time, fellowshipping with family and
friends, talking on the phone daily,
especially to her aunt Estelle. She
also enjoyed looking at old comedy
shows for a good laugh and watching
a good movie on TV.
Barbara leaves fond memories
in the hearts of her husband J.B., her
children, Marsha Thompson of Bry-
ans Road, MD, Tawana Moody of
Louisville, KY, Donald Thompson of
Washington, DC, Steven Lockhart of
Bryans Road, MD and Denise Lock-
hart Reeves of Waldorf, MD and one
son-in-law Kevin Reeves of Waldorf,
MD; three grandchildren, Tiffany,
Diamond, and Destiny; two aunts,
Estelle Thompson of Lexington
Park, MD and Catherine Thompson
of Hollywood, MD; special cousins,
Geraldine Tyler, Gloria Bailey, James
Thompson and Gail Hall; her god-
daughter, Karen Miller, and a host of
cousins, relatives and friends.
Family received friends on
Monday, December 14, 2009 in Im-
maculate Heart of Mary Church,
22375 Three Notch Road, Lexington
Park, MD 20653. A Mass of Chris-
tian Burial was celebrated with Rev-
erend Jack Kennealy as the celebrant.
Interment will follow in the church
Condolences to the family may
be made at www.brinsfeldfuneral.
com. Arrangements by the Brinsfeld
Funeral Home, P.A., Leonardtown,
David Major, 65
CPO David W. Major USN (Re-
tired) passed away at his home in
California, MD December 11, 2009.
He was born in Detroit, Michi-
gan on April 7, 1944 to the late Mil-
dred Elizabeth Townley Major. He
grew up in Lancaster, OH and Dallas,
TX where he graduated from South
Oak Cliff High School in 1963.
He entered the Navy on Septem-
ber 25, 1963 and graduated from boot
camp at Great Lakes in Chicago, Illi-
nois. He went to Aviation Storekeep-
ers School in Memphis, TN where
he met the love of his life, Katherine
Mary McCaffrey of Wilmington,
Delaware and they were married in
Wilmington on November 21, 1964
and had just celebrated their 45
versary. He had assignments at HT-8
Ellyson Field, Pensacola, FL VP-18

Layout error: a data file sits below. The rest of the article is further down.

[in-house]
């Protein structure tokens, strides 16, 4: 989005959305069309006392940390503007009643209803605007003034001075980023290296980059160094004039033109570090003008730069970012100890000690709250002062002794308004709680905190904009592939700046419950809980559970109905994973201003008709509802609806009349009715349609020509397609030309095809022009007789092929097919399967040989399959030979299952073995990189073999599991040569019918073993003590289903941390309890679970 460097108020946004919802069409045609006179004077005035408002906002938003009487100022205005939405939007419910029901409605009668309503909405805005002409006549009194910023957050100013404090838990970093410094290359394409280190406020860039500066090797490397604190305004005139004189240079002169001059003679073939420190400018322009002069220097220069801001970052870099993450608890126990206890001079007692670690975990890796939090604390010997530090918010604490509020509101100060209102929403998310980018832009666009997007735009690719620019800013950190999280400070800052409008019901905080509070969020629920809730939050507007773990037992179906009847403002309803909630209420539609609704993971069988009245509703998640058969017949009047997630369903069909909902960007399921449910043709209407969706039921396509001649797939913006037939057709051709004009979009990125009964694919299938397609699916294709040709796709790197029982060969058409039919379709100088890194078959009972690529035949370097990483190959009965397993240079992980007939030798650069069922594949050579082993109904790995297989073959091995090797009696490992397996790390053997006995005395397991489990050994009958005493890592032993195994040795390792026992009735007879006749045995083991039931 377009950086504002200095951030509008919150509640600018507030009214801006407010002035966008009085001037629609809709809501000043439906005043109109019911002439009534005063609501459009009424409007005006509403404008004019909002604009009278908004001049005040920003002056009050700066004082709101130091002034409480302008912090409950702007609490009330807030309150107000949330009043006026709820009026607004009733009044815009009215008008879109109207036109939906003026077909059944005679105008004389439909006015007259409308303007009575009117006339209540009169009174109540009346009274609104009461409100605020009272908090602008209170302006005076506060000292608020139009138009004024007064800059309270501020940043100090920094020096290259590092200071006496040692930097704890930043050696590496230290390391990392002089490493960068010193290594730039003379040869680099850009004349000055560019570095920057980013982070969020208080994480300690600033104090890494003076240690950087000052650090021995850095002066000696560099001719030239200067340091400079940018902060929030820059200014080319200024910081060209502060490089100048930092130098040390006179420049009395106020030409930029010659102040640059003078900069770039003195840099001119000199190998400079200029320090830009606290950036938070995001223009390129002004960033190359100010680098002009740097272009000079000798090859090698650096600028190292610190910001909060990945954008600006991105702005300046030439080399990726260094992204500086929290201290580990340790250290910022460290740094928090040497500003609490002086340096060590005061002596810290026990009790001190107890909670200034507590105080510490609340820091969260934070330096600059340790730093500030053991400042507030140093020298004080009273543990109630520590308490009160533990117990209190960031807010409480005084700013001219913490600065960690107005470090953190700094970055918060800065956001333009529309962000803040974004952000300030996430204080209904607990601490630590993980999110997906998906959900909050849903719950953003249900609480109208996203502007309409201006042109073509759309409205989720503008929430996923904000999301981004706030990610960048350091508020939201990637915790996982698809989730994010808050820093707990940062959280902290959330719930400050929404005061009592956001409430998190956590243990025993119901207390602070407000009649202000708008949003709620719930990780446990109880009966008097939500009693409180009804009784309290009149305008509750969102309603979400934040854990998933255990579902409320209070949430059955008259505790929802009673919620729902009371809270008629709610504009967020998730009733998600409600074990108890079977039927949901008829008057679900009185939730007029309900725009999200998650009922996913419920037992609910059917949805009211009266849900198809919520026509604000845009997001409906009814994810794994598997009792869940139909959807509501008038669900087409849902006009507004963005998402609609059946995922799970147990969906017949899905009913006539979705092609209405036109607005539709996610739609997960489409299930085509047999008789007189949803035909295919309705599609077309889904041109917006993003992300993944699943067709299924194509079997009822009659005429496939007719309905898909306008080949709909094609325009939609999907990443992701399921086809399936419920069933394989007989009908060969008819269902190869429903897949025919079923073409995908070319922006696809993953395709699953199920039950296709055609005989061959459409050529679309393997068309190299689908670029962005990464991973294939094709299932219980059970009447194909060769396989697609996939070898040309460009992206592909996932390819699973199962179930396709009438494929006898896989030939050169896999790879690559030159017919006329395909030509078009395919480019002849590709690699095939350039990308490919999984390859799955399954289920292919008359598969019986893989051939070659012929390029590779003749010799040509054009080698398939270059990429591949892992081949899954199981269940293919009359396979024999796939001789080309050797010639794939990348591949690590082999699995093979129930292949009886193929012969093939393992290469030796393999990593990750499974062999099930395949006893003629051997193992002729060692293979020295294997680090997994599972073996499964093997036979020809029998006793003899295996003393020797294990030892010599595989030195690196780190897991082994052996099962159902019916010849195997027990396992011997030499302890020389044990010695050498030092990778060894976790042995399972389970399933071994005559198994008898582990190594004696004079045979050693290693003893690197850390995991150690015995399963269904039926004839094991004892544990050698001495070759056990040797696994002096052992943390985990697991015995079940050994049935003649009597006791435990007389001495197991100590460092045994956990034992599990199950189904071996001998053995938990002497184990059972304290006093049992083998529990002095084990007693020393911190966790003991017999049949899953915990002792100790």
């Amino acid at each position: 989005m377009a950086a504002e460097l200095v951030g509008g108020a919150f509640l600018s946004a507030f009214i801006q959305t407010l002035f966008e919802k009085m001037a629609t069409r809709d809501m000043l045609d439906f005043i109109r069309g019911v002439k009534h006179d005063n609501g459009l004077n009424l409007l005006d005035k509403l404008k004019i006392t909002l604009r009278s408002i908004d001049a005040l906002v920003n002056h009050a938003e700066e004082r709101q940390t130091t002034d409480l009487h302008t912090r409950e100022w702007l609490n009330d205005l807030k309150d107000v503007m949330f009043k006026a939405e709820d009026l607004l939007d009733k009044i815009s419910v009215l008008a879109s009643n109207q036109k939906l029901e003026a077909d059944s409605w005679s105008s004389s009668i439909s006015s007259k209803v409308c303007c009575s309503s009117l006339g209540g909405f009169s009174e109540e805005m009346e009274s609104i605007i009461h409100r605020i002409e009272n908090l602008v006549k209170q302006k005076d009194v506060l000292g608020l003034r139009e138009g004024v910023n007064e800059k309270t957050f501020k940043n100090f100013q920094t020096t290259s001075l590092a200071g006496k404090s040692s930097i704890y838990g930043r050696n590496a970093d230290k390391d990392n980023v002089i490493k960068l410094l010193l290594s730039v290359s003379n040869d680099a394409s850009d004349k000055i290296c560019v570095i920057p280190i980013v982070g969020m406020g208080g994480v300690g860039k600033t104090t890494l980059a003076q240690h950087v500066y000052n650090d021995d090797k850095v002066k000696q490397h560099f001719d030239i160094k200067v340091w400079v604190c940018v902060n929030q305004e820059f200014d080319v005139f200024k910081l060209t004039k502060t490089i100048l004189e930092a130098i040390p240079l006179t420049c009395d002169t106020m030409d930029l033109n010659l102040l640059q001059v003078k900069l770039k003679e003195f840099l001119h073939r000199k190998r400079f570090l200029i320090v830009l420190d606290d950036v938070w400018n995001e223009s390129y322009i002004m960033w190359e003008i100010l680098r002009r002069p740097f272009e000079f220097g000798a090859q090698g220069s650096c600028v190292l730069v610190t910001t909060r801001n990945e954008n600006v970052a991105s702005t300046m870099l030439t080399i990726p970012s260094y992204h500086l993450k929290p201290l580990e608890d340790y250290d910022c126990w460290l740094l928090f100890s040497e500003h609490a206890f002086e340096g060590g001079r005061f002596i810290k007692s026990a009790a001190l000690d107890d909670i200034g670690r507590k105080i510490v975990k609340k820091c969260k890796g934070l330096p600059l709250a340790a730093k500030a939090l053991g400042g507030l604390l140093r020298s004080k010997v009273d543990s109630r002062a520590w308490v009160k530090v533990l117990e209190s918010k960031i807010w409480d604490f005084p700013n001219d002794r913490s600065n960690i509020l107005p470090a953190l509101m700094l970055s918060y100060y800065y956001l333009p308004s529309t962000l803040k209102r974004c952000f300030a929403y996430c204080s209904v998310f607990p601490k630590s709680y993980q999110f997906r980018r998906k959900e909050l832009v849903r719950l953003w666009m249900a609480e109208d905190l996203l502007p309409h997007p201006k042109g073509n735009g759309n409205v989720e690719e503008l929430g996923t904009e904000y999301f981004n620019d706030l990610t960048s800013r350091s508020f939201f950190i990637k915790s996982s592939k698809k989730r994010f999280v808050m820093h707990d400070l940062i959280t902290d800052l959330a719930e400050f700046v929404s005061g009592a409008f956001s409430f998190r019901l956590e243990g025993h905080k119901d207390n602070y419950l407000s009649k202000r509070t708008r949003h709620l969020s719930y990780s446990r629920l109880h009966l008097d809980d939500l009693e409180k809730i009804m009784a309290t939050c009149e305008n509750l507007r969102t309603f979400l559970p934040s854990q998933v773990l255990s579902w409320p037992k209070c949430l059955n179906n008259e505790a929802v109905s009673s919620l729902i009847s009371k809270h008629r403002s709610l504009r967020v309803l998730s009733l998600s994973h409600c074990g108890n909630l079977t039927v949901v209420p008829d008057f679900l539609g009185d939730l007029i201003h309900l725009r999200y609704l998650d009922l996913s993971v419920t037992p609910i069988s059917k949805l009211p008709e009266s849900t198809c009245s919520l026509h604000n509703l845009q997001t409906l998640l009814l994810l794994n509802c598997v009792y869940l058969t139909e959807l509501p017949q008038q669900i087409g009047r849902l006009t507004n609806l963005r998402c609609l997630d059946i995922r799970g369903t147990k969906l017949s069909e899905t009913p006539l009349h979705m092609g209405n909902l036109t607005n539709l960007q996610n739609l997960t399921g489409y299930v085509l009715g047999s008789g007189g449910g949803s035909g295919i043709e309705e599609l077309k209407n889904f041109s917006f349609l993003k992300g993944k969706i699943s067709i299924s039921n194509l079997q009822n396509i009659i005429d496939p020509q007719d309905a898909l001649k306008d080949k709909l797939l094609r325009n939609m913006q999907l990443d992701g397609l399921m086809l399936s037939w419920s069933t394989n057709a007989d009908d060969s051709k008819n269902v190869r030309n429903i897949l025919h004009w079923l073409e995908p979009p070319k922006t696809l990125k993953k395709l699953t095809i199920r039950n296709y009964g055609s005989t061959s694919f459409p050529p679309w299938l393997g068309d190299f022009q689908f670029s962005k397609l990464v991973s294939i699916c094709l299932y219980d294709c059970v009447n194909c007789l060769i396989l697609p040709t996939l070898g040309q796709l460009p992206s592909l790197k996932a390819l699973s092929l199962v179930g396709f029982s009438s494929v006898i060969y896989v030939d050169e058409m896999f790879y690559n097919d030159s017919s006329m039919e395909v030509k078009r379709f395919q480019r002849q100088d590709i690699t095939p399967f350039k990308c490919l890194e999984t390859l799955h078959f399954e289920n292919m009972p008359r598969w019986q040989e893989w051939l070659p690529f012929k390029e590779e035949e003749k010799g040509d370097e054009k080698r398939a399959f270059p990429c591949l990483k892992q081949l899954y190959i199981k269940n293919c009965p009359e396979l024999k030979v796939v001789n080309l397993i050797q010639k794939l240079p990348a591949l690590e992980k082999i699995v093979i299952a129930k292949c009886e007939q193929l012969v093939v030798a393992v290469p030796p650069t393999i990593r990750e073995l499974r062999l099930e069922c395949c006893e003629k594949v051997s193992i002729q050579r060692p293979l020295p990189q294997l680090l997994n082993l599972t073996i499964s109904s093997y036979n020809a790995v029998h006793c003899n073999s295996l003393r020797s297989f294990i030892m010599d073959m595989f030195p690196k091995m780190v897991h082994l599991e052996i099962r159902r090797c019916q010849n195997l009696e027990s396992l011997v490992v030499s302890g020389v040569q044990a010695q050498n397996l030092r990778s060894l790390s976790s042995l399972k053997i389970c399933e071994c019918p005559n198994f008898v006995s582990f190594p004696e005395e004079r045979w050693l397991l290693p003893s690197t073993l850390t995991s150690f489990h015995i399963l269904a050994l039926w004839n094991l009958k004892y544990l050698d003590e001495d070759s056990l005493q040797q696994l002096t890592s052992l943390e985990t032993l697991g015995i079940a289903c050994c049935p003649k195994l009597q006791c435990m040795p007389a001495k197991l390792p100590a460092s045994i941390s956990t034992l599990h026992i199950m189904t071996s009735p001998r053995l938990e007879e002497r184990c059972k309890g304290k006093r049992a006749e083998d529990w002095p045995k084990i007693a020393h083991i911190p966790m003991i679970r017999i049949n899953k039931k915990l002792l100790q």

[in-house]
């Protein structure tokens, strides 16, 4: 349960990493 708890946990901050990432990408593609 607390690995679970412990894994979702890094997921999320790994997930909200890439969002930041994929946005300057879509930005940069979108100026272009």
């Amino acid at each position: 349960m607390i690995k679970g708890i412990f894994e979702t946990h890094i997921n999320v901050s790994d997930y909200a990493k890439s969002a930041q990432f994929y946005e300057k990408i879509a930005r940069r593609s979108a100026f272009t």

and VC-8 Roosevelt Roads Puerto
Rico, NAS Ellyson Field, Pensacola,
FL, NAS Milton, FL, USS Saratoga
CV-60 in Jacksonville, FL and his f-
nal assignment was at Patuxent River
NAS where he obtained the rank of
Chief and was leading Chief of Sup-
ply when he retired in 1983 staying
in the Southern Maryland area. He
was working for Compass Systems
as a logistician when he died after
having worked for other contractors
in the area.
He is survived by his three chil-
dren and their spouses, Katherine E.
Bell, (Norwood) of Crestview, FL,
Kimberly E. Intinarelli, (Michael) of
Las Vegas, NV and Kelly D. Major,
(Lori) of Mechanicsville, MD, six
grandchildren; Kristina Intinarelli,
David C. Major, Megan Intinarelli,
Ashley Bell, Amber Major and Ja-
mie Bell, two brothers; Mark Major
of Perth, Australia and Kirk Major
of Warrick, Australia, aunts; Viv-
ian T. Hughes of Lancaster, OH and
Rosanne Howard of Milton, FL, also
survived by many cousins, nieces,
nephews and special friend Tina Ap-
pel of Algoma, Wisconsin and her
daughters Amanda and Molly Anne.
In addition to his mother David was
preceded in death by his brother Bri-
an Major.
He was a member and a past-Ex-
alted Ruler of BPO Elks 2092 Lex-
ington Park and past Commander of
American Legion Post 162. He vol-
unteered with the Chief Wives Club
performing in their charity shows
and as the Easter Bunny for the St.